MUGISHA: The law was introduced in 2009 and it went through parliament. But when our parliament was closing, the law did not make it to the floor of parliament for debate or to be discussed. And, for us, we thought, according to the parliamentary rule, the law is dead.
But recently, parliament again moved a motion and the Anti-Homosexuality Bill was among those laws, which will be brought back. So right now, as we speak, we're just waiting for the moment when the law is going to be brought back to the floor of parliament.
MARTIN: I wanted to ask - and if you're just joining us, I'm Michel Martin and you're listening to TELL ME MORE from NPR News.
I'm speaking with Frank Mugisha. He is an activist for LGBT issues in Uganda. He was recently awarded a prestigious Robert F. Kennedy Human Rights Award related to his activism. When this bill was first put forward, were you surprised?
MUGISHA: I was not surprised, because there was talk about the bill by politicians in Uganda and by a government official who was then the minister of ethics and integrity. He kept on talking about the strong law, strong law. And I was surprised by the content of the bill, because when they strong law I did not know that they would bring a law that will have such penalties.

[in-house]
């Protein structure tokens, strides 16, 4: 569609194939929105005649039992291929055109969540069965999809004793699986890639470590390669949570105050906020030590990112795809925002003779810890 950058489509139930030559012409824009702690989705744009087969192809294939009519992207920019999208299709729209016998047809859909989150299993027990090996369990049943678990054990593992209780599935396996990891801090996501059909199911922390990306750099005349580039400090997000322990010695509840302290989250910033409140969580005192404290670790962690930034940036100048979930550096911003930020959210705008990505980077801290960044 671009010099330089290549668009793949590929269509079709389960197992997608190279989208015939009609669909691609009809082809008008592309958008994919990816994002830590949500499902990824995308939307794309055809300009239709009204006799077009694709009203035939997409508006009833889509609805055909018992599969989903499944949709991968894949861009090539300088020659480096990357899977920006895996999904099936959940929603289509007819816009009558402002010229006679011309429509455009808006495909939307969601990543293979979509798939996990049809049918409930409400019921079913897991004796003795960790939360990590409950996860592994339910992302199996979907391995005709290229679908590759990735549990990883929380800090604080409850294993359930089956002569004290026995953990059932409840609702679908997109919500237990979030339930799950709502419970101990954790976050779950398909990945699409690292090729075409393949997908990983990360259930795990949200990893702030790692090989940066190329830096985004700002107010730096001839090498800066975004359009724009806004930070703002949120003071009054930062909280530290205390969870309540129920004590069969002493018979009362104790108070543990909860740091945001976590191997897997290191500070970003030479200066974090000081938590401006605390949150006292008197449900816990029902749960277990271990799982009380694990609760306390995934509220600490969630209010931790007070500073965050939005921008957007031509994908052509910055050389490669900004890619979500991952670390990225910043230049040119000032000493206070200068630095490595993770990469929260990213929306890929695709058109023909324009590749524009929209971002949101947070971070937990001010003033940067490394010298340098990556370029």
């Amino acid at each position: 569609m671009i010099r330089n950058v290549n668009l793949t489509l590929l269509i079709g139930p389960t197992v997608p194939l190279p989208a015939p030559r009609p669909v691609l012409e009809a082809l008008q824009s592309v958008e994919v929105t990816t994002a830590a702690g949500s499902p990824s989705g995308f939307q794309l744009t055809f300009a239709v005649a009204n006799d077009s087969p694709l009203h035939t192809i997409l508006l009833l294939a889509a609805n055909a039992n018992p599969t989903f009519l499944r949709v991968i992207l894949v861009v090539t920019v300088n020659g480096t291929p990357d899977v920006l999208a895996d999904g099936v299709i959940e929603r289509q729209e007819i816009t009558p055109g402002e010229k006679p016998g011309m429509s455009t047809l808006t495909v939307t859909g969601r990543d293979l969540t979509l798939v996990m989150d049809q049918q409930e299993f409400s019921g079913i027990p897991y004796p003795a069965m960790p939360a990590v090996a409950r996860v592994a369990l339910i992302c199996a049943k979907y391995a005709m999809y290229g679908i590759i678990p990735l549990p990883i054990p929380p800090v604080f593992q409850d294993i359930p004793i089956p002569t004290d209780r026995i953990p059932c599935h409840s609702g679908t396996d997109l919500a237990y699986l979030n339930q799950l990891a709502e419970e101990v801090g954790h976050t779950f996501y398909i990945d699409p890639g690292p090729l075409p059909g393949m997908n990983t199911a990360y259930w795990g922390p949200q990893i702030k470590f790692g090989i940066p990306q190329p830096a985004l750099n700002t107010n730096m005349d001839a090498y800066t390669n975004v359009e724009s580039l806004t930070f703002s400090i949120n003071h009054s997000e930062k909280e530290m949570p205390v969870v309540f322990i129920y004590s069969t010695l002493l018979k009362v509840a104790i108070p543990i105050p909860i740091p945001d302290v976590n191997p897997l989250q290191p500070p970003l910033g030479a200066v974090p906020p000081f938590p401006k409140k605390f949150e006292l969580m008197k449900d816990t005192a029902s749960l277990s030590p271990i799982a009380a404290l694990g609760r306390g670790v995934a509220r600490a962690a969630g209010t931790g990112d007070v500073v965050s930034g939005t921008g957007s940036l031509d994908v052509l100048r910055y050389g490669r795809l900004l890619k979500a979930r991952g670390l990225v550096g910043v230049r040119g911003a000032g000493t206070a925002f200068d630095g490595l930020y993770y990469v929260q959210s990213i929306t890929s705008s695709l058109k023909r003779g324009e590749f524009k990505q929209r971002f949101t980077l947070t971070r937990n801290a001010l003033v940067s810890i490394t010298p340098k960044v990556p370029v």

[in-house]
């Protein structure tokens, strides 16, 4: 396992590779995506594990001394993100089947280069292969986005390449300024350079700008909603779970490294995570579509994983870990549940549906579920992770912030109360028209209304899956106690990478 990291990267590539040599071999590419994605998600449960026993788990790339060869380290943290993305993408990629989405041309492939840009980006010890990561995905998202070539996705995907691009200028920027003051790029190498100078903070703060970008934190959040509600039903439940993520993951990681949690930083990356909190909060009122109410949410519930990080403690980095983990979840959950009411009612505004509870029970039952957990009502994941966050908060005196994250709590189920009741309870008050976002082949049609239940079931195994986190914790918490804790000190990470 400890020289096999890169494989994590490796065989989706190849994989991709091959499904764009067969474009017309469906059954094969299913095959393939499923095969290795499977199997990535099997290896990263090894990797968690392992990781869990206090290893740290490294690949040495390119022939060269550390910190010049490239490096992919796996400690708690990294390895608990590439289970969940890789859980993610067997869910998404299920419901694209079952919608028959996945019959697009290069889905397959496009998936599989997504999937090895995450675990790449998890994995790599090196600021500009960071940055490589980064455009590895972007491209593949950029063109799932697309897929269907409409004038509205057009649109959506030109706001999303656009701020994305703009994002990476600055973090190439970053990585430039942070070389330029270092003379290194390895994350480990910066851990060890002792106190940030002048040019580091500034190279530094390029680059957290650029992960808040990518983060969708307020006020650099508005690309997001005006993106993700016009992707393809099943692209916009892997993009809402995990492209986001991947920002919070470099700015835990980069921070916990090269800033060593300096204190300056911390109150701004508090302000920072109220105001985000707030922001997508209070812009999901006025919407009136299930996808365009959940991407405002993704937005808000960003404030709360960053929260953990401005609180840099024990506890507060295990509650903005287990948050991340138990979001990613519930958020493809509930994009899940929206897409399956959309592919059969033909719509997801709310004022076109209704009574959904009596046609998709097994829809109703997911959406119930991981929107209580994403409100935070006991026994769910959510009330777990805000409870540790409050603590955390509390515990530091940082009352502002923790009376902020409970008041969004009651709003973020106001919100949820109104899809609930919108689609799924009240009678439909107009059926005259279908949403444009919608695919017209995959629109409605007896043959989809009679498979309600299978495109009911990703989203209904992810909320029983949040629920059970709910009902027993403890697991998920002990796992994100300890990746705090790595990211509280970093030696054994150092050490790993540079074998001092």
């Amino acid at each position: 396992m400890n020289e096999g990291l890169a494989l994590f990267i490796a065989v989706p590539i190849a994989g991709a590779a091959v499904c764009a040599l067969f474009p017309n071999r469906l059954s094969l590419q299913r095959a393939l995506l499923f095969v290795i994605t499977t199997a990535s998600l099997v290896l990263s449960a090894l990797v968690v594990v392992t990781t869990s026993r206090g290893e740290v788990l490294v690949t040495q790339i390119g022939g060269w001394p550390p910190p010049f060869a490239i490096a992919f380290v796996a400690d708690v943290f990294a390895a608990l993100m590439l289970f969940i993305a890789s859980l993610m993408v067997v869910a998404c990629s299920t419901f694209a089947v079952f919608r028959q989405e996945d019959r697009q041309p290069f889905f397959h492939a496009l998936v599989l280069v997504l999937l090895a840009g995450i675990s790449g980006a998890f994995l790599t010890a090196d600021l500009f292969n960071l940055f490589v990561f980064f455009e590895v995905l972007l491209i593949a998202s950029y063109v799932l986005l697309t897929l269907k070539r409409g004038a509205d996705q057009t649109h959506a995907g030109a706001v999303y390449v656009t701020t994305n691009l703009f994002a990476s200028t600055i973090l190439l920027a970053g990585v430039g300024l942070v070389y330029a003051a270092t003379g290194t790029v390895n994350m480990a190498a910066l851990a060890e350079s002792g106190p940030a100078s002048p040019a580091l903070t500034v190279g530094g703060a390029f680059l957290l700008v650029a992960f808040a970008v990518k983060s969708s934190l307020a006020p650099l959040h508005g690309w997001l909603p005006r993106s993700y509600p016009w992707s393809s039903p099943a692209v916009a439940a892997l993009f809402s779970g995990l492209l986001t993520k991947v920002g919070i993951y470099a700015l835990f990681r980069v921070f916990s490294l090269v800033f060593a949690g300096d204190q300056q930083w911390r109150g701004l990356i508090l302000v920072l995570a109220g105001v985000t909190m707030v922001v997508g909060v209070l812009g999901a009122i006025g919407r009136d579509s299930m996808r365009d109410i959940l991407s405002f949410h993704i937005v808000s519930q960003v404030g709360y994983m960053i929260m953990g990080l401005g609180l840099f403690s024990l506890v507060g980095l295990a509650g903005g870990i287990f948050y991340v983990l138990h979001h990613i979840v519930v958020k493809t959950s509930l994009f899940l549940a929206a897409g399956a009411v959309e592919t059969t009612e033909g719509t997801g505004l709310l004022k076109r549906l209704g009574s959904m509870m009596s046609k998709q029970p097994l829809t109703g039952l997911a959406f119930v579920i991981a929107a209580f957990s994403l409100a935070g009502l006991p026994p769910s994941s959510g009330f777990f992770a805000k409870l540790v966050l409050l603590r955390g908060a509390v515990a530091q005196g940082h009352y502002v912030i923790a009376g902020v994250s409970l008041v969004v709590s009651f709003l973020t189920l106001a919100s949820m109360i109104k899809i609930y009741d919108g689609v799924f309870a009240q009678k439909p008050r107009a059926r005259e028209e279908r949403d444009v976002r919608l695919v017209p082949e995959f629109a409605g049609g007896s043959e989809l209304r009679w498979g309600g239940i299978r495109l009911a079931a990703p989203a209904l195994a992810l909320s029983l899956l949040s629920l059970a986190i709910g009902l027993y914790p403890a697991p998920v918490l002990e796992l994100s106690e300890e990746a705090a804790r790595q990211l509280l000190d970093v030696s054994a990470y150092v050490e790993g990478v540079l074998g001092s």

MARTIN: I did want to say we've been following this since the beginning, since 2009. I just want to play a short clip from a conversation we had last year with David Bahati. He's a member of the Ugandan parliament. He's one of the key voices in support of this measure and this is him explaining why he thinks this is necessary. Here it is.
(SOUNDBITE OF ARCHIVED BROADCAST)
DAVID BAHATI: I'm just trying to make sure that there is a way to protect our children and make sure that our traditional family, the character that we believe in, is not polluted.